Forcing open a chicken’s beak with my finger so that I could shove a syringe full of medicine down its throat is not a skill I ever thought I’d need to learn. But then I never imagined I’d be the sort of person to keep chickens – let alone learn to love them.
We got two Pekin Bantams as a Christmas present last year for my 10-year-old. He’s been crazy about chickens for a couple of years, ever since seeing them at a country fair. We dismissed it as yet another crazy request for a pet. We certainly didn’t take him seriously.
Having chickens wasn’t something I planned. I wasn’t some crazy chicken lady – I don’t even like eggs. But when Harry started getting chicken manuals out of the library every week we finally gave in.
We told him that if we got chickens they were to be his responsibility. He was the chicken expert. He would have to be the one who got up in the morning to let them out and feed them. He’d have to clean out their chicken coop.
We got a wooden hen house and he chose two Pekin Bantams (a breed known to be gentle natured, friendly and particularly good for children), a speckled black hen he called Lady Mary and a brown Mille Fleur he named Lady Edith. The hen house was, of course, renamed Downton Abbey.
And Harry kept to his word. He got up all through the winter, breaking the ice on their water when it had frozen, keeping their food topped up and putting them to bed at night, trudging down to the bottom of the garden in the dark with his torch. He called them “his girls” and taught them to eat out of his hand.
It didn’t take more than a couple of weeks for me to fall for them too. I hadn’t expected to find the chickens so adorable. I loved the way they ran with their legs wide apart and their fluffy bottoms waving in the air, the way they run up to you when they see you with a bag of seeds, and the way they loved eating out of your hand. They’d cock their heads to one side and fix you with their beady stare.
They had so much character and each had their own distinct personality. Lady Mary is like her namesake – always pushing in front of Edith, taking the food first and being full of herself. Lady Edith is far more ladylike but thinks nothing of running round the rose beds, daring you to chase her when you want to put her back in the house. But unlike the Crawley sisters, our two girls are inseparable. They cuddle up together at night and follow each other around while they’re pecking for treats in the flower beds.
We realised something was wrong when Edith started falling over as she ran across the garden. After a few days, she was falling more and more often. When she started going round in circles I called the vet. We were told that it might be an infection or, worse case scenario, something called Marek’s Disease which is fatal. She prescribed some antibiotics for a week which would clear up an infection.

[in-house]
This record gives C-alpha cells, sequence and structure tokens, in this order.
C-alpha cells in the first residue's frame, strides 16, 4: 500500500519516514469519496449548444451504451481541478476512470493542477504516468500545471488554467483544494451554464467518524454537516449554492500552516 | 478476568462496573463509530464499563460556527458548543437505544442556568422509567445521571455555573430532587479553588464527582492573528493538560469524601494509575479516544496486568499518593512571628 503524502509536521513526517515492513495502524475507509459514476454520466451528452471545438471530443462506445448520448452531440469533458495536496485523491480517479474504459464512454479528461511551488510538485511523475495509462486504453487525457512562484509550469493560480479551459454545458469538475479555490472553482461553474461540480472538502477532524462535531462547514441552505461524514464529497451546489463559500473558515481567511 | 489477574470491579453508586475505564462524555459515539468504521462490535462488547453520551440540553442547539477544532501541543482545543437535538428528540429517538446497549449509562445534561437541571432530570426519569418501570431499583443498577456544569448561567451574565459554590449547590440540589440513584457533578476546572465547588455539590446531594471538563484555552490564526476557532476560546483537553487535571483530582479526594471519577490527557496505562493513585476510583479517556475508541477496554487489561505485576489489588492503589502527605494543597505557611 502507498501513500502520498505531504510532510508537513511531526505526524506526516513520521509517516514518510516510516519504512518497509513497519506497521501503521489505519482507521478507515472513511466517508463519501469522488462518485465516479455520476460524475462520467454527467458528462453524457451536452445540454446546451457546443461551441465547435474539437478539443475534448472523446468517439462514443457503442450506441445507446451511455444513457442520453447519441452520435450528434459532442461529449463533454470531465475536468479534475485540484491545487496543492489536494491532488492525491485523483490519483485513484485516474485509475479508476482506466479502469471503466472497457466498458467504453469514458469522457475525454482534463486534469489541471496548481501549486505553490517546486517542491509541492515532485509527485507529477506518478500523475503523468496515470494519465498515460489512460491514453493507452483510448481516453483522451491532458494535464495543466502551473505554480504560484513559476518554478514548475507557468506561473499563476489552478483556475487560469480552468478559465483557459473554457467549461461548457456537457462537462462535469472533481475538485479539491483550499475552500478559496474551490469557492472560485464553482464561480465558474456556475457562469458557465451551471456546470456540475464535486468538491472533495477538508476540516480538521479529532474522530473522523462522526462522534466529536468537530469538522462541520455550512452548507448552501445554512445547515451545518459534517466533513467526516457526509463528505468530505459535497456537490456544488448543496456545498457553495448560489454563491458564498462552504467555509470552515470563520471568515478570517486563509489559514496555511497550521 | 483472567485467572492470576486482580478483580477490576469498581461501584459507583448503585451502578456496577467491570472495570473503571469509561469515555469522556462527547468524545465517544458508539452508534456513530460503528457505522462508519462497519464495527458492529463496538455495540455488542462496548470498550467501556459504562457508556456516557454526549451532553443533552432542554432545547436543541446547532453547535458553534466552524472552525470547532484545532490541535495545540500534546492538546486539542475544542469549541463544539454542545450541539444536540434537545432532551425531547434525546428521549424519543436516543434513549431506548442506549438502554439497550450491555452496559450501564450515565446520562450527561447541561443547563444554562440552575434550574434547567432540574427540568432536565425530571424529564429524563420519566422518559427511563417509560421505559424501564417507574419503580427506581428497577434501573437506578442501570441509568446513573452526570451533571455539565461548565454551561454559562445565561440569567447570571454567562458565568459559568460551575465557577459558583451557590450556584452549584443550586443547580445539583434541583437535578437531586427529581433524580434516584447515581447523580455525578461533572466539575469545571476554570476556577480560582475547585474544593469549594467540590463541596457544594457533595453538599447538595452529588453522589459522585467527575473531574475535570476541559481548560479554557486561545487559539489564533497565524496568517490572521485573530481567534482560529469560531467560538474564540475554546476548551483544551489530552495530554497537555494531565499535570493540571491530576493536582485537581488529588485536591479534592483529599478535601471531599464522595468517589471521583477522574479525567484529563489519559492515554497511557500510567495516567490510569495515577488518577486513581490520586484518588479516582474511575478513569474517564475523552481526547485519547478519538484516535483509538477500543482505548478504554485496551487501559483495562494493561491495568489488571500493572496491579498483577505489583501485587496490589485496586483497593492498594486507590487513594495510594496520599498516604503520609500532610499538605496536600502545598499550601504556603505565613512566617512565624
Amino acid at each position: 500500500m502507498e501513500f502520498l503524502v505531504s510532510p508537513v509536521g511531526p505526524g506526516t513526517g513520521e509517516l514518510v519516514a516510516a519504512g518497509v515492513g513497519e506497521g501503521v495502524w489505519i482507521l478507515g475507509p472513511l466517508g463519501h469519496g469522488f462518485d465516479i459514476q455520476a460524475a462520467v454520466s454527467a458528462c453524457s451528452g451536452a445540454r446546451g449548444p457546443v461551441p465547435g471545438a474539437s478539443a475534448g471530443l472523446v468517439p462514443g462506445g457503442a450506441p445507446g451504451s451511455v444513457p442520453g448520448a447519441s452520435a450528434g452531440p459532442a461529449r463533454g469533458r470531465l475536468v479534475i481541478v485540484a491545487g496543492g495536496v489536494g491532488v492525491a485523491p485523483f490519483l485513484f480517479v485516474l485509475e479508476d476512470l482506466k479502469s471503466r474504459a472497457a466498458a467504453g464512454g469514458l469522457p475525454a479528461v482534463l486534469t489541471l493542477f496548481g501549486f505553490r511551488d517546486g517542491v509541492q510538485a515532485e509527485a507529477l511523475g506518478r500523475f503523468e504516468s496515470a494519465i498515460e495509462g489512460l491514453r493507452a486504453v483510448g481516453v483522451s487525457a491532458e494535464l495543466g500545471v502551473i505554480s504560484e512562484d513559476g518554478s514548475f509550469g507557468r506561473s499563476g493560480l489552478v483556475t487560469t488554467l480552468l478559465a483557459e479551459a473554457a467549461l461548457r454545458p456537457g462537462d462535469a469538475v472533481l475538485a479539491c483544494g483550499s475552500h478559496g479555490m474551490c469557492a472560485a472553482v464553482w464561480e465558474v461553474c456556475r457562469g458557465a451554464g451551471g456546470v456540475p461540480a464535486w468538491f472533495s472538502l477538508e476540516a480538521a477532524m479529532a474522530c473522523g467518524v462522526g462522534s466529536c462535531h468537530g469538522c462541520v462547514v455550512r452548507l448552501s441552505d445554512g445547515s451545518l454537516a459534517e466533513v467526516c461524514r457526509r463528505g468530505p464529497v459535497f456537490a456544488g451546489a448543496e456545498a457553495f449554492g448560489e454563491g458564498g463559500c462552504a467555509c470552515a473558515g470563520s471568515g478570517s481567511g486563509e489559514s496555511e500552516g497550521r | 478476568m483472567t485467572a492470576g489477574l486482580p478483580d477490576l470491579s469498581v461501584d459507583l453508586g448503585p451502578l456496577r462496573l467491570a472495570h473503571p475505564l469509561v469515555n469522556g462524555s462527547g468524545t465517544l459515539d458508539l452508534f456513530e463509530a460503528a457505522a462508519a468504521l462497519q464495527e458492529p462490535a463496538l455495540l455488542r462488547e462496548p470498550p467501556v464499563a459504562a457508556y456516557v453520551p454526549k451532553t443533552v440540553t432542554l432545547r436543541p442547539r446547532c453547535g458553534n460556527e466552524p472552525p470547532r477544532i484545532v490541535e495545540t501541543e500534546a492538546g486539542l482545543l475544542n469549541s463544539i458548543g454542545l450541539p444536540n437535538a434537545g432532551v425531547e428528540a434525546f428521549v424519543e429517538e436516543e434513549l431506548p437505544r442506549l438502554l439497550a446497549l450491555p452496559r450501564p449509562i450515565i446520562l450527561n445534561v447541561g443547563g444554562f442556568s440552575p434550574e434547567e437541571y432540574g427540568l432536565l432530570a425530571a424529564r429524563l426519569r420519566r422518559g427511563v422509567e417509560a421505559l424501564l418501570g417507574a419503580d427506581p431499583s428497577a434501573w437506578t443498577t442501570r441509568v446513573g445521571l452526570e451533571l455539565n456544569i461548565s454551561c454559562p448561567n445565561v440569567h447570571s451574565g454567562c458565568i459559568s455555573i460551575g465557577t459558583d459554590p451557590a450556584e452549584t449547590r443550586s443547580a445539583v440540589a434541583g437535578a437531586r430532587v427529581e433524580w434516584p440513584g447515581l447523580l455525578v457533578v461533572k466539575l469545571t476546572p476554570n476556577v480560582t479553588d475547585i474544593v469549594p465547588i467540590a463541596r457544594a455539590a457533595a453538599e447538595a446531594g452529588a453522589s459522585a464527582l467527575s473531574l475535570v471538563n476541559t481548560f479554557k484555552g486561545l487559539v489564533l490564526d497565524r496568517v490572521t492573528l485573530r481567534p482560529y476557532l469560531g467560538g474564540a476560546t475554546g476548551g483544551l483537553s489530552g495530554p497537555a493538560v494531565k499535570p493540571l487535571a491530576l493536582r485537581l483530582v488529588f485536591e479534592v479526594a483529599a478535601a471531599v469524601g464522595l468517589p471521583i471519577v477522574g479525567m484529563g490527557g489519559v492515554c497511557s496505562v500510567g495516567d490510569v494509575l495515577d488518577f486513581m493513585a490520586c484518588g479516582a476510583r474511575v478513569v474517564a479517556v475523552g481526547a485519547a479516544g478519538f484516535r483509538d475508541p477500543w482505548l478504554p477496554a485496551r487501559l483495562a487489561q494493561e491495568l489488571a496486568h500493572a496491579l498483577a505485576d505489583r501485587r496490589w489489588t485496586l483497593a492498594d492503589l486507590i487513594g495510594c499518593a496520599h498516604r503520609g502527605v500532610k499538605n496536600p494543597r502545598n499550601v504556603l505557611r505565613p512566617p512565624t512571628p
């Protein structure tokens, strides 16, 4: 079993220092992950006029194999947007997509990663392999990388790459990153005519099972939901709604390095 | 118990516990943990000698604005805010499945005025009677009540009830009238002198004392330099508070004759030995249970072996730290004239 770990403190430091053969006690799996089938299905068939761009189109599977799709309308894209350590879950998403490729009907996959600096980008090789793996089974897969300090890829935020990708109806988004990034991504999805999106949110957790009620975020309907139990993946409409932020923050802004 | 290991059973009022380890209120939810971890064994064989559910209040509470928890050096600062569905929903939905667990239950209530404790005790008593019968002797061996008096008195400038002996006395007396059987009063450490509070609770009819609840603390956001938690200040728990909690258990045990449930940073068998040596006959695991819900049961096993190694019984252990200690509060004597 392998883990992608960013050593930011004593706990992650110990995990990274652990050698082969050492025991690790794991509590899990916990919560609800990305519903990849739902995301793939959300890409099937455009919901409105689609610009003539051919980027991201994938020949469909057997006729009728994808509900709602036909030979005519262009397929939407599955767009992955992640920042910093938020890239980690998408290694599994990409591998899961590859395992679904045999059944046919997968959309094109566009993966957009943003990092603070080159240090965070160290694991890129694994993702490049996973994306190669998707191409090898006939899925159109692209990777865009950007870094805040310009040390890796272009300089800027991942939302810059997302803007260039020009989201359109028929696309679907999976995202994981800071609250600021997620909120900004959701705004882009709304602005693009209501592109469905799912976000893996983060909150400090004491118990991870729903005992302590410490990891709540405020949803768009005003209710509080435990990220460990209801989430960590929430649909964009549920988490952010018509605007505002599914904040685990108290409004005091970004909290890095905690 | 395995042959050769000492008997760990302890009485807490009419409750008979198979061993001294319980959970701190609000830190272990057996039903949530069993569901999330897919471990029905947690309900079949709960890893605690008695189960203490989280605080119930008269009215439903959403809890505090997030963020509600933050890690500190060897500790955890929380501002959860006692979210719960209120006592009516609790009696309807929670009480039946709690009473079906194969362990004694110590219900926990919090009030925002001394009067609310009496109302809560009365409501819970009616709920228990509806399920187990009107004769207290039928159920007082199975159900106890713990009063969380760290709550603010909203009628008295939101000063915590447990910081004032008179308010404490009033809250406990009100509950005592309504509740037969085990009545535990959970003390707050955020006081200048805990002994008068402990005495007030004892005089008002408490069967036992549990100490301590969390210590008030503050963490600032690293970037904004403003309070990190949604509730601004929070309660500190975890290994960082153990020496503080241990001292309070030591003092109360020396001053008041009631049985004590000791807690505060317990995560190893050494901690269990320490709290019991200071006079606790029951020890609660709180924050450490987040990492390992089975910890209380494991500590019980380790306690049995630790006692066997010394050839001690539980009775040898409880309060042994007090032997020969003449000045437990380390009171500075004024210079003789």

So twice a day we put the medicine into a syringe and somehow managed to force Edith’s beak open so we could put the syringe down her throat. I’d put Edith on my lap and open up her beak while Harry gave her the medicine. Afterwards I’d leave her on my lap a while and feed her treats.
It was only then that I realised how lovely it was to have a chicken on your lap. She seemed quite content sitting there, eating out of my hand and letting me stroke her. Who knew chickens could be so cuddly? Apart from the difficulty of getting her beak open I began to enjoy the time I spent with her.
Then came the morning she pooed on me. I was in a rush to get the children to school so I just wiped it off with a wet wipe and hoped for the best. The dodgy smell lingered in the car. I thought Harry was leaning in for a kiss as I dropped him off at the school gates. Instead he whispered, “You still smell of poo, Mummy” and ran away as fast as he could.
Every day, we hoped to see an improvement and tried to convince ourselves she was getting better but in truth she was falling over more and more often. By the end of the week she could barely walk. She could no longer eat out of her feeder without falling into it.
The vet has told us that she will almost certainly die from the disease. She can now barely stand without toppling over. There’s no hiding the fact that we now have a special needs chicken.
Telling Harry that his chicken was going to die was never going to be easy. There’s no sugar coating the truth. They say that having pets is a good way of teaching your children about death. It’s a pretty harsh lesson when your child’s beloved pet faces death after just five and a half months.
It was heartbreaking watching the big tear roll down his cheek when I told him.
We’re just trying to make her last days as special as they can be. We don’t want her to suffer so at some point we may have to take the difficult decision to have her put down. For now, the vet has reassured us that if she is eating and doesn’t seem distressed then she is a happy chicken. She can’t move so Mary spends most of the day sitting next to her in the hen house.
Several times a day we put her on our lap and feed her. She’s still enjoying her food, picking out her favourite black seeds and making happy chirping noises. In these last days sitting on our laps is the only time we can be sure that she’s not going to fall over.
So yes, I’ve become that crazy chicken lady. But I’m not sorry. Not one bit.